O’Keefe’s decision shows the limits of Australia’s common law when it comes to protecting people to privacy. As is endlessly noted, there is no common law right to privacy. Just a right against trespass to the body or property. The fragility of these latter rights is shown by the portion of O’Keefe’s judgment where he has to deal with the apparent contact between the dog and Darby. Darby’s lawyer, Clive Steirn, is MY kinda lawyer, submitting the following on this point:

If your Honour were to do as this dog did and nuzzle the defendant’s genitals, it would be an indecent assault.

That’s EXACTLY what I would have said. True too. O’Keefe’s response is also hilarious, though perhaps not intentionally:

It is unnecessary for the purposes of this decision to resolve that question. The line between that which is merely eccentric and that which constitutes an assault – whether indecent or otherwise – need not be drawn in this case. There was no finding of assault. Furthermore, acts that might constitute an indecent assault if perpetrated by one human being on another, may well be characterised quite differently if performed by one dog on another, or by a dog on a human. When a “crotch nuzzle” (as senior counsel for the defendant so delicately described the relevant actions of Rocky) is performed by a dog in relation to a human being, it may be no more than a conventional, friendly, social gesture with no hostile intent, and unlikely to constitute an assault – whether indecent or otherwise.

So, O’Keefe is a dog person. Rocky was just being playful. Whooooose a good boy? Why you are, you doggy doggy doggy, give us a kiss, etc. Even if you’re a dog person, you have to be dubious about the application of this sort of reasoning to a police dog trained to ferret out drugs.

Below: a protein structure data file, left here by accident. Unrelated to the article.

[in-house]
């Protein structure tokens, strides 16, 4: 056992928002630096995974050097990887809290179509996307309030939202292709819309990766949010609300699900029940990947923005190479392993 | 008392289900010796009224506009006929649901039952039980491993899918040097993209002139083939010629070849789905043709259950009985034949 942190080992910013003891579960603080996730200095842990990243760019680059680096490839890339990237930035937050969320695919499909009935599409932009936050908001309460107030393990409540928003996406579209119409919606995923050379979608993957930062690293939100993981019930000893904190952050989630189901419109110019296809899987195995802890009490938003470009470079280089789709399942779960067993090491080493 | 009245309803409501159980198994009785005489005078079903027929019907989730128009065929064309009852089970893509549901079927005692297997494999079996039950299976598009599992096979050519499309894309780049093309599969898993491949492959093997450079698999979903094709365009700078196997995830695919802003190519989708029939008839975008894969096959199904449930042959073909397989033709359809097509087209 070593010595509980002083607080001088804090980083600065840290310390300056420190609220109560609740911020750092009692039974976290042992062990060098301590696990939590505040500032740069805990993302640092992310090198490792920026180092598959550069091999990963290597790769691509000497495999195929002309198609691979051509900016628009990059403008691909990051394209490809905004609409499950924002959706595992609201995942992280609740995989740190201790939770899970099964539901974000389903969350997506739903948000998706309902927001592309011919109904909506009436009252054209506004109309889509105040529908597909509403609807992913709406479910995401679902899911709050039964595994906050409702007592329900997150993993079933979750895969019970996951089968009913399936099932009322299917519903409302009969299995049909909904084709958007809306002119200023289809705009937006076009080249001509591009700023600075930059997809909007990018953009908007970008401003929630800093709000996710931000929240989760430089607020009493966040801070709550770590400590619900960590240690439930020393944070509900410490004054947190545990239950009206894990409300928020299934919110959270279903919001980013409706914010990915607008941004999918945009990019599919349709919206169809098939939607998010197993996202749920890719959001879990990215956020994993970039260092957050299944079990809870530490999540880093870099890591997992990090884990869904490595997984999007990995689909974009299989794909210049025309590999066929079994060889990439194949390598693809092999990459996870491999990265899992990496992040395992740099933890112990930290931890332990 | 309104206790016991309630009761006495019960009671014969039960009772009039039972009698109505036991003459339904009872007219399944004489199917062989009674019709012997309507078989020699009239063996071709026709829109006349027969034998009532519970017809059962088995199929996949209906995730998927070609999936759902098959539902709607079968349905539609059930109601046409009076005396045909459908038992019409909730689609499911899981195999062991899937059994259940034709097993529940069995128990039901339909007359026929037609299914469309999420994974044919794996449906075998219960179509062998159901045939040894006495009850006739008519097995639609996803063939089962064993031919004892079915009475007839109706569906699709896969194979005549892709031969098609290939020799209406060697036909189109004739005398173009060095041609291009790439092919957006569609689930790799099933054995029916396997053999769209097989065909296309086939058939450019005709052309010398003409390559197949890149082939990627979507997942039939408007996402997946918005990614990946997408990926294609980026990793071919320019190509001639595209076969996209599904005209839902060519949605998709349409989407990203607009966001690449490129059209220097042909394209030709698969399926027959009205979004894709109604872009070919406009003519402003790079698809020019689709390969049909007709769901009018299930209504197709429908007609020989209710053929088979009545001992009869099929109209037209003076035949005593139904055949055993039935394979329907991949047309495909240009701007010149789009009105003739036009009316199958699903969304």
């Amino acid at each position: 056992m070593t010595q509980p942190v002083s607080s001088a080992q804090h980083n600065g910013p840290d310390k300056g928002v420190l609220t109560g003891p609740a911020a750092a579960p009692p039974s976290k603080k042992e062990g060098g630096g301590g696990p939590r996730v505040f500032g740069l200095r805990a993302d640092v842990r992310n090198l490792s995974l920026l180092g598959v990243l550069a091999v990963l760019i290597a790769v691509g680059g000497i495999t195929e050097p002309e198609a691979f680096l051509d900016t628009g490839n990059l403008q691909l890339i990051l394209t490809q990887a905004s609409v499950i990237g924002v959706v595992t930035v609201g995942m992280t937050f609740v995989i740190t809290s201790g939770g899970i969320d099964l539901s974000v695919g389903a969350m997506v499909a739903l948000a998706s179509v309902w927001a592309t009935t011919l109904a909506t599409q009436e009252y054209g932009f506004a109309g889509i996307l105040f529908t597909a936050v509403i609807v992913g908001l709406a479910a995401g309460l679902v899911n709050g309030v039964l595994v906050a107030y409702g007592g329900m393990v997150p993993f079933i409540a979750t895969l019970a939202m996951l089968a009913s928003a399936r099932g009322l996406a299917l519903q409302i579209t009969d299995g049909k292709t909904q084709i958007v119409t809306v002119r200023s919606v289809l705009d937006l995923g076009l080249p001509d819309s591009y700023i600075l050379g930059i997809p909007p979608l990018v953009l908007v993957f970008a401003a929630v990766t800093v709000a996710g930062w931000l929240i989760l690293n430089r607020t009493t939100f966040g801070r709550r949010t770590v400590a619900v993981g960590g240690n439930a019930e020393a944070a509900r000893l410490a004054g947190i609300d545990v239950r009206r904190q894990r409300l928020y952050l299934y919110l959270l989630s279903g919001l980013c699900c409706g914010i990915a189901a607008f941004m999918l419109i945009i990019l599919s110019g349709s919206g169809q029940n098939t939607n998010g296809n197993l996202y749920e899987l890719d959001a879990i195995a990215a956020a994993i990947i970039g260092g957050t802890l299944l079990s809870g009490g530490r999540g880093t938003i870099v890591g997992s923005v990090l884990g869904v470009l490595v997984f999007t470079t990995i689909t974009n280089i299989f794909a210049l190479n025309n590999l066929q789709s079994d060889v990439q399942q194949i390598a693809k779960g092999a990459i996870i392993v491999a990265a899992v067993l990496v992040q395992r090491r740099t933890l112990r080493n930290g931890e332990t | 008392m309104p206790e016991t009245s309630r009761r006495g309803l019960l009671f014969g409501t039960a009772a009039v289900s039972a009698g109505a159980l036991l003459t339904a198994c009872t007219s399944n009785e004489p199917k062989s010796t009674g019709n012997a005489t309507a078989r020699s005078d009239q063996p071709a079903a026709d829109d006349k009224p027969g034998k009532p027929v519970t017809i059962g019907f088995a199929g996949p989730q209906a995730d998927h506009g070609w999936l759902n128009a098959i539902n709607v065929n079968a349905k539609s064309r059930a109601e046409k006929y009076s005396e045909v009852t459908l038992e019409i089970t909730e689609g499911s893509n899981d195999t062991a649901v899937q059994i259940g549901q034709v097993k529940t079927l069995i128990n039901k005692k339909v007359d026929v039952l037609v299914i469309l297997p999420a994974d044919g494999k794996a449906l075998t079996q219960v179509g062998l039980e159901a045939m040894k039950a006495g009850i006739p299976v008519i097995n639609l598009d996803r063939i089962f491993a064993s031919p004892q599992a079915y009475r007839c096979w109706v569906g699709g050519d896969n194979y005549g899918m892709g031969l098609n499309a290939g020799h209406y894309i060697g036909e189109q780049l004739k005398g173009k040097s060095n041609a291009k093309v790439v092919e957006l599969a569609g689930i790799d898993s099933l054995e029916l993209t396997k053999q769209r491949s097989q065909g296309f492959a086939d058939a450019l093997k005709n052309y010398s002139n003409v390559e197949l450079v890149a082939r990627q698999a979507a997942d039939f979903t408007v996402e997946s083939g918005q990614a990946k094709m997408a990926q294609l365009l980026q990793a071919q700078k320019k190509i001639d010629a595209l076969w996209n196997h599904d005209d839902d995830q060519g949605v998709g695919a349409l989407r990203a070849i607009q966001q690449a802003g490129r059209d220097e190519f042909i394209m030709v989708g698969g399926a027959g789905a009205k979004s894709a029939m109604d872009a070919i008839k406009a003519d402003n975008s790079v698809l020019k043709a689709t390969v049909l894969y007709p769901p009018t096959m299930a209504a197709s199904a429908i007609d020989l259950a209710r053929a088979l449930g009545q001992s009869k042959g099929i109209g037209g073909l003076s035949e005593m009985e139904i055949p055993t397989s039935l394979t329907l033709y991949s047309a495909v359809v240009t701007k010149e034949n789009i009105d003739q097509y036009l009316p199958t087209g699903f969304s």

But, anyway, the law on sniffing is reasonably clear. Dogs – and, for that matter, people – can sniff all they want and the only limit (if any) on what they can do involves actual contact. In this sense, everyone has the right to smell. If the dog can make it clear to the cops (without bunting) that it smells drugs on a particular person, then the cops have their reasonable suspicion to do their own search. If the two Canadian cases had occurred in NSW, then what the cops did would have been lawful.

Darby’s saga didn’t end at the Supreme Court. He appealed to the Court of Appeal and managed to get one judge saying that the original magistrate got it right. The other two backed O’Keefe’s take on the law, but not his take on the facts. They felt that everything had to be sent back to the Local Court for a magistrate to sort out exactly what contact occurred between Rocky and Darby and whether that contact came after or before the police acquired their reasonable grounds to search Darby. Alas, I can’t find any news about what happened next. Does anyone know?

Victoria’s current drug law is basically identical to NSW’s in 2001. But what difference has the Charter made? To be continued…

2 thoughts on “The right to smell

  1. Pingback: Gans on admissible evidence in Australia | James5

  2. Dr Gans,

    If you must know, we students of Evidence & Proof think you’re hilarious — and that post was well written as well as very funny.


    E&P Sem1 2008 Student.